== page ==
Monday, November 29, 2010

Making TDD Work

The key to making TDD work is to follow three principles:
1. Write SOLID style, clean code
2. Focus on behavior
3. Always start with the tests

Learning TDD (Test Driven Development) has been a surprisingly difficult process for me over the last few years.  Once I figured out how to think like a TDDer I was pretty well on my way, but it didn't really end there.  The main issue is that bad tests can be worse than no tests at all.  The hard part is figuring out what makes a test bad and what makes a test good.  This post is my attempt to convey what I currently think are some good guidelines for writing good tests.

SOLID and Clean
All the code you write has to be good clean code following the SOLID principles.  Whether the code is a test or "real" code, it has to be good.  If the code isn't clean, well designed, and easy to understand you don't stand a chance.

Some of the things SOLID and Clean Code encourage seem counter intuitive at first.  For example, the concept of creating small single purpose methods, especially when they aren't intended to be reused, seems like it might make it harder to find things, name things, and understand things.  Of course, the truth is the exact opposite.  Creating small, single purpose, well named methods dramatically simplifies your code.  The same is true for creating small, well defined classes.  If you are at all like me you'll have to see it in action to really believe it.  Even today there are times when I have the mental debate of whether to apply a method refactoring, and every time I do it, the code always ends up better.

Following these principles is absolutely essential to making TDD work.  It is impossible to test big ball of mud code, it's difficult to test code that isn't single purposed and well defined, and it's enormously difficult to understand tests written against a code base that isn't SOLID and Clean.  The more understandable the code under test is, the more understandable the tests will be.  In fact, I firmly believe that if you're doing it right, the code under test should end up being so simple you will find yourself questioning if the tests are worth having at all!

The tests should focus on the behavior of the system (Behavior Driven Development or BDD).  In fact, I would go so far as to say that if you're thinking about code coverage when you're writing tests, you're doing it wrong.  Thinking about code coverage leads to tests with names that can't be understood without an intimate knowledge of the implementation and which are a nightmare to maintain.  Code coverage can be a useful metric, but it shouldn't guide your tests.

If you instead focus on the behavior of the object you are testing, you should still discover that you approach 100% code coverage, but you will do so in a way that results in meaningful, descriptive, and understandable tests.  This is critically important, because tests are not something you write once and never deal with again! Naming and organization is crucial here.  Typically I follow the When, With, Should naming pattern in my unit tests.  For example, I may have tests like:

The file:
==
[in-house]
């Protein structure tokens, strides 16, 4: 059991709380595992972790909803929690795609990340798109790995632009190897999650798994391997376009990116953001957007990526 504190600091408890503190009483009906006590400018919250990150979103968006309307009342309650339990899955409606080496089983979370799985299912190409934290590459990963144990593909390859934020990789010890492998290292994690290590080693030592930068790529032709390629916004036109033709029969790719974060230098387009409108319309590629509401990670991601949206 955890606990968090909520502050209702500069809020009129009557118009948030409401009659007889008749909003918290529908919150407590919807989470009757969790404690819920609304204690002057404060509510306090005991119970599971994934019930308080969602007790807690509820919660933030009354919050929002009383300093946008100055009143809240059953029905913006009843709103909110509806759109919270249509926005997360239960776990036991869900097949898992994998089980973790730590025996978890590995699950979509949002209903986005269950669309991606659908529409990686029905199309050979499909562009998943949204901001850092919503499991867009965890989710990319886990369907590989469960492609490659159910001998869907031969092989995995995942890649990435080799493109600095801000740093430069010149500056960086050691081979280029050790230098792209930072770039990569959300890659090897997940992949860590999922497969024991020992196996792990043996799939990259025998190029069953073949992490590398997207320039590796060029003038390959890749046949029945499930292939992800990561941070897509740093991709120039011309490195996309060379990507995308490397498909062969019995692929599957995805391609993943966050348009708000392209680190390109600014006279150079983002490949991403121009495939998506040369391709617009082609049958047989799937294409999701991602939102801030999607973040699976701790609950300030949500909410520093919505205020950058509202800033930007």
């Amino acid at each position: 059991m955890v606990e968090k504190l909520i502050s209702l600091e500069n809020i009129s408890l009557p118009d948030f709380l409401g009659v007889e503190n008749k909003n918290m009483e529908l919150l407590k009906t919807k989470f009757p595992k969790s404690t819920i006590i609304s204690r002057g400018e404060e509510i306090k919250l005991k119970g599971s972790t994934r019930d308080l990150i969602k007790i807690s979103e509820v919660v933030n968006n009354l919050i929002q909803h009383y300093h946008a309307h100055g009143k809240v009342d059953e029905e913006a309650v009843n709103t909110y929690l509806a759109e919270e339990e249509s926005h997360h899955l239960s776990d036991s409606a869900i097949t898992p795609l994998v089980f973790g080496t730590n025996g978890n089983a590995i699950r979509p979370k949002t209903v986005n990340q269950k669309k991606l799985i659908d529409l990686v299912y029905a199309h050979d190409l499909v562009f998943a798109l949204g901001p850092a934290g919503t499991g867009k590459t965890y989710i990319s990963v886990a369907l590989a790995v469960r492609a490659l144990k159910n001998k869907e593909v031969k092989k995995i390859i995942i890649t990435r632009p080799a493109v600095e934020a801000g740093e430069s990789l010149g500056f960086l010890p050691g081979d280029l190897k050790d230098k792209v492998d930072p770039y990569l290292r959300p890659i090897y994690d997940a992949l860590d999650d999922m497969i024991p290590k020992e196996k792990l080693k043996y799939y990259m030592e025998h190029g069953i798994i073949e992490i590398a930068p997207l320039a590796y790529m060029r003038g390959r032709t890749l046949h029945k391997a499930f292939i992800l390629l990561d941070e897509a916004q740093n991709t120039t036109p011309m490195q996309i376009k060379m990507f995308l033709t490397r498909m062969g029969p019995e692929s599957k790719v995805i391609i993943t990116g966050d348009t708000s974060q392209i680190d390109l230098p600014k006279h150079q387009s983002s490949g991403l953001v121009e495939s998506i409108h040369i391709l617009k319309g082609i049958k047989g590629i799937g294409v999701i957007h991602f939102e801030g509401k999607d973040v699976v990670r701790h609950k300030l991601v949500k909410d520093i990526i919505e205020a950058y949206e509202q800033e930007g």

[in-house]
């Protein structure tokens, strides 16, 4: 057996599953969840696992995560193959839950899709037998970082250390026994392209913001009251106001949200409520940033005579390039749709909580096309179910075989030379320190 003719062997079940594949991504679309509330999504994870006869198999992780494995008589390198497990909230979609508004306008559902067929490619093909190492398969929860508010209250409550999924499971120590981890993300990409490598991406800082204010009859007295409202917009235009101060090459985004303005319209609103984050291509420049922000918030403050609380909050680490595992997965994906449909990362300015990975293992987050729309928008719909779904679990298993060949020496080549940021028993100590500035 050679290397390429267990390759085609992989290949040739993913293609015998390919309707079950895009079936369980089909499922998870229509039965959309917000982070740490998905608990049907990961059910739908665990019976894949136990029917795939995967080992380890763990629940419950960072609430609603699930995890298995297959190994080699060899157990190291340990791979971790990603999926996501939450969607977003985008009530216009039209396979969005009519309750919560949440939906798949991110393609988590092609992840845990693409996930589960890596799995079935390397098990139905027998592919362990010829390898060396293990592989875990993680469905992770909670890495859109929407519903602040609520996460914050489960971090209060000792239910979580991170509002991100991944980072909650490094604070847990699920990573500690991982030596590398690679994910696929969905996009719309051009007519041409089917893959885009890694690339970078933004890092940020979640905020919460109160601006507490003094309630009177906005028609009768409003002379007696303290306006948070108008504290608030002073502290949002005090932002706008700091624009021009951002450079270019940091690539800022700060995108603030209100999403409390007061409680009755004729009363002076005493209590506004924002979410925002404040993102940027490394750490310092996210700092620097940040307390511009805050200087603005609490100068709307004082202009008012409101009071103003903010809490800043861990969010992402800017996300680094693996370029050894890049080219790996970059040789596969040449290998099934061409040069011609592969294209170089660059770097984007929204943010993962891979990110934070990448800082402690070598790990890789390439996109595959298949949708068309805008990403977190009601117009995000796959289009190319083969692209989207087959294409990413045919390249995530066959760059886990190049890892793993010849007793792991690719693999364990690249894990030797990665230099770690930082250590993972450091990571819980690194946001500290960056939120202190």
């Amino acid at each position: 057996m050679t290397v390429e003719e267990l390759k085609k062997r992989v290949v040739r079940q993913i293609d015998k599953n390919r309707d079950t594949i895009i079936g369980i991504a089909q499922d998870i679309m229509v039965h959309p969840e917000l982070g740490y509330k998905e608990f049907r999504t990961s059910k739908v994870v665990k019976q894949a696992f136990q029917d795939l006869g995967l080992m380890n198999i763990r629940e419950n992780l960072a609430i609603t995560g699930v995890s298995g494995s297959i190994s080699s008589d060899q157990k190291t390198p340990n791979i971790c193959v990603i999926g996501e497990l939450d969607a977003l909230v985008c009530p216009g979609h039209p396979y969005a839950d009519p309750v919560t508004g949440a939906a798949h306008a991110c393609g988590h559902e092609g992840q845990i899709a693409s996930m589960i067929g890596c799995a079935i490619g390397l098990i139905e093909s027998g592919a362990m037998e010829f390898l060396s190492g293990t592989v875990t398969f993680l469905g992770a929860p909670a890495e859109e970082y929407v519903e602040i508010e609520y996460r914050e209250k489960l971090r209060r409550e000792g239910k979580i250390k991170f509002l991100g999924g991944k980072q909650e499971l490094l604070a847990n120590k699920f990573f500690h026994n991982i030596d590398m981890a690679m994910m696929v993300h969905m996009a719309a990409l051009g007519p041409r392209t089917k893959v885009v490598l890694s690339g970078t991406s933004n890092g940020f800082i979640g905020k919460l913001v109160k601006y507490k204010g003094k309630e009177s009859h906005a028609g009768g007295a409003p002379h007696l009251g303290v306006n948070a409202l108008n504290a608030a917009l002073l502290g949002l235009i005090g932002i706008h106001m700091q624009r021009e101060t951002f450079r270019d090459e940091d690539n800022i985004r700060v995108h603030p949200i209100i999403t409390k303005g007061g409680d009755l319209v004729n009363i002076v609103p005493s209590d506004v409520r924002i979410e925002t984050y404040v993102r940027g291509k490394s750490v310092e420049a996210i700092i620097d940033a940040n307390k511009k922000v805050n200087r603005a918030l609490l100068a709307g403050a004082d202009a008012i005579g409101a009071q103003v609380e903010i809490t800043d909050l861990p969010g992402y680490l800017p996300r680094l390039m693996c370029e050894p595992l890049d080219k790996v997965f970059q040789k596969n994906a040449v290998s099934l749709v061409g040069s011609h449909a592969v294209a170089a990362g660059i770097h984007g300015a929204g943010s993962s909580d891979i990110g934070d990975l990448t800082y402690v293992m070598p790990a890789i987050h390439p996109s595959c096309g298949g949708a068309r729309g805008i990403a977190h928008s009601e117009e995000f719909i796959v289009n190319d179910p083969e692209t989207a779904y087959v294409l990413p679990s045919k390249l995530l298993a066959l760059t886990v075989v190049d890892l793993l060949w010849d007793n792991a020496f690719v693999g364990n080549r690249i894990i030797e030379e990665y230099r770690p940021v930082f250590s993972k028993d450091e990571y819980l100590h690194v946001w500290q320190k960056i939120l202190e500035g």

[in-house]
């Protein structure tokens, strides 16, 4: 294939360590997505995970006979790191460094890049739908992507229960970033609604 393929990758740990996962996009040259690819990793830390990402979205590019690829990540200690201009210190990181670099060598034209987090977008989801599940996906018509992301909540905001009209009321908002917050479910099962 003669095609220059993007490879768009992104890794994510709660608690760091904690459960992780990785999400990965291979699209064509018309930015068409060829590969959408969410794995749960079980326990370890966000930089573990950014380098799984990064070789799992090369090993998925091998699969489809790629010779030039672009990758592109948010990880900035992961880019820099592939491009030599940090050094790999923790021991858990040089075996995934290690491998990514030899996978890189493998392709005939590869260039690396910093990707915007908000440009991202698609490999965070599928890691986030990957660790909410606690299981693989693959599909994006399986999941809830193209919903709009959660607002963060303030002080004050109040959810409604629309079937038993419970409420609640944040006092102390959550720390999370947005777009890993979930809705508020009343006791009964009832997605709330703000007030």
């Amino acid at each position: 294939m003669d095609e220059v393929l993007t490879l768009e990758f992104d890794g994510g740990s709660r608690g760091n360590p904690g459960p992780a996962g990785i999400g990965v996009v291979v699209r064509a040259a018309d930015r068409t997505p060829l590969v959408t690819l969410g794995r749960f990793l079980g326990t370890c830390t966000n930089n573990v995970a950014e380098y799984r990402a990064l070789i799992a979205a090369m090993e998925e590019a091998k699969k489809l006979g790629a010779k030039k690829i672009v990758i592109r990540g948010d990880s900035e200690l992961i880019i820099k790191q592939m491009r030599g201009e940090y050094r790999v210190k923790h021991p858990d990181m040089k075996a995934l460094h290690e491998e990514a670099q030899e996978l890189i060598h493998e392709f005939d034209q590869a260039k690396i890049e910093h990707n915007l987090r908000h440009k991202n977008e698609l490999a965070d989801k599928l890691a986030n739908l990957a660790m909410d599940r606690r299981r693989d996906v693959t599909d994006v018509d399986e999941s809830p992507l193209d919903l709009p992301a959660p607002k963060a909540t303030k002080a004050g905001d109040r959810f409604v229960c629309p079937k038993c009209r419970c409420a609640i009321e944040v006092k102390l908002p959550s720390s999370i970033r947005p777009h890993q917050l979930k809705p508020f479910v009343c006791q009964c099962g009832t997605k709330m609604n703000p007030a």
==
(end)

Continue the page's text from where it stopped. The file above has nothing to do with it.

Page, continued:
public void WhenTransferingMoneyBetweenAccounts()
  var srcAccount = WithAccountHavingBalance( 100 );
  var destAccount = WithAccountHavingBalance( 100 );

  accountTransferService.Transfer( 50, srcAccount, destAccount );

  Assert.AreEqual( 50, srcAccount.Balance, "Source account should have balance of 50" );
  Assert.AreEqual( 150, destAccount.Balance, "Destination account should have balance of 150" );

public void WhenTransferingAmountLargerThanSourceBalance() {...}
Each test represents a certain scenario.  The first block of code sets up the scenario.  The second block performs the action we're testing.  The third block verifies everything worked as expected.  This style, inspired in part by mspec and rspec, makes each test's responsibility obvious and helps describe all the scenarios and their expected behavior.

You know you're done testing when you've covered all the scenarios.  And if you find a bug, it should be fairly straight forward to decide what scenario or test is missing.

Tests First
Finally, you should always start with the tests.  When you're writing something new, start with the tests.  When you're fixing a bug, start with the tests.  When you're adding new behavior, start with the tests.  When you're doing a code review, start with the tests.  When you're trying to understand how some code works or what its for, start with the tests.

There are times when you wont be able to fully implement the tests first.  For example, if you're writing code that uploads a file in ASP.NET MVC and you don't know how MVC provides the file data, you wont know what to mock or what to expect until you dive into the code.  That's totally OK.  But you should still frame out the tests first, then come back and implement them (just make sure that the tests fail when expected).

Writing the tests first forces you to think through the behavior you're attempting to build and often helps you see flaws in your object design and algorithms.  Writing the tests first will also encourage you to write single purpose, clean, and well defined code.  Helping you arrive at that point where the code under test is so simple the tests seem almost pointless.  It's possible to end up with code that is simple without tests, but it's much harder.

When modifying existing code, starting with the tests will help you notice when the design has changed enough to warrant refactoring the code and redefining the roles of your objects.